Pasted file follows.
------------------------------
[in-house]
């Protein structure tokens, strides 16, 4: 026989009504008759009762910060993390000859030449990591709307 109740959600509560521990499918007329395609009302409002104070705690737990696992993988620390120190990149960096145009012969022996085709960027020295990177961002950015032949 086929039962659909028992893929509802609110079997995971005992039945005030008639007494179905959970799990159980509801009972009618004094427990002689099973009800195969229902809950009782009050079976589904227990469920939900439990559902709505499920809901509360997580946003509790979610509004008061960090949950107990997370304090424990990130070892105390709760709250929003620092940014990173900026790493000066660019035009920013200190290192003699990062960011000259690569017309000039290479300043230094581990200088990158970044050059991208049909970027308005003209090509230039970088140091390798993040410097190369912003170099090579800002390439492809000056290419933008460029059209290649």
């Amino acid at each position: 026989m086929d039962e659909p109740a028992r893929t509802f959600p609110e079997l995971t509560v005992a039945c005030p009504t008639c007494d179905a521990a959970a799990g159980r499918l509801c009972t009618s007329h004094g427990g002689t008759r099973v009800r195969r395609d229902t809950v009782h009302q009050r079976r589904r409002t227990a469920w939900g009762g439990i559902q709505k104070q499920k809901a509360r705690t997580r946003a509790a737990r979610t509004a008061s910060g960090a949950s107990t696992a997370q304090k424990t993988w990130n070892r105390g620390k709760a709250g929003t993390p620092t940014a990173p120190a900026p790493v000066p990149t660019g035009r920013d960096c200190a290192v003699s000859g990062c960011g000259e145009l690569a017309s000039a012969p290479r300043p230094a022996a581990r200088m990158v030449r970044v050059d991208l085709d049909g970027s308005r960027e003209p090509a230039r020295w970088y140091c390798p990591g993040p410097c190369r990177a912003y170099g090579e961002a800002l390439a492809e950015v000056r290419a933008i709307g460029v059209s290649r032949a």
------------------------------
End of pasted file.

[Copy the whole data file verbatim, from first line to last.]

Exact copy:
[in-house]
């Protein structure tokens, strides 16, 4: 026989009504008759009762910060993390000859030449990591709307 109740959600509560521990499918007329395609009302409002104070705690737990696992993988620390120190990149960096145009012969022996085709960027020295990177961002950015032949 086929039962659909028992893929509802609110079997995971005992039945005030008639007494179905959970799990159980509801009972009618004094427990002689099973009800195969229902809950009782009050079976589904227990469920939900439990559902709505499920809901509360997580946003509790979610509004008061960090949950107990997370304090424990990130070892105390709760709250929003620092940014990173900026790493000066660019035009920013200190290192003699990062960011000259690569017309000039290479300043230094581990200088990158970044050059991208049909970027308005003209090509230039970088140091390798993040410097190369912003170099090579800002390439492809000056290419933008460029059209290649």
């Amino acid at each position: 026989m086929d039962e659909p109740a028992r893929t509802f959600p609110e079997l995971t509560v005992a039945c005030p009504t008639c007494d179905a521990a959970a799990g159980r499918l509801c009972t009618s007329h004094g427990g002689t008759r099973v009800r195969r395609d229902t809950v009782h009302q009050r079976r589904r409002t227990a469920w939900g009762g439990i559902q709505k104070q499920k809901a509360r705690t997580r946003a509790a737990r979610t509004a008061s910060g960090a949950s107990t696992a997370q304090k424990t993988w990130n070892r105390g620390k709760a709250g929003t993390p620092t940014a990173p120190a900026p790493v000066p990149t660019g035009r920013d960096c200190a290192v003699s000859g990062c960011g000259e145009l690569a017309s000039a012969p290479r300043p230094a022996a581990r200088m990158v030449r970044v050059d991208l085709d049909g970027s308005r960027e003209p090509a230039r020295w970088y140091c390798p990591g993040p410097c190369r990177a912003y170099g090579e961002a800002l390439a492809e950015v000056r290419a933008i709307g460029v059209s290649r032949a």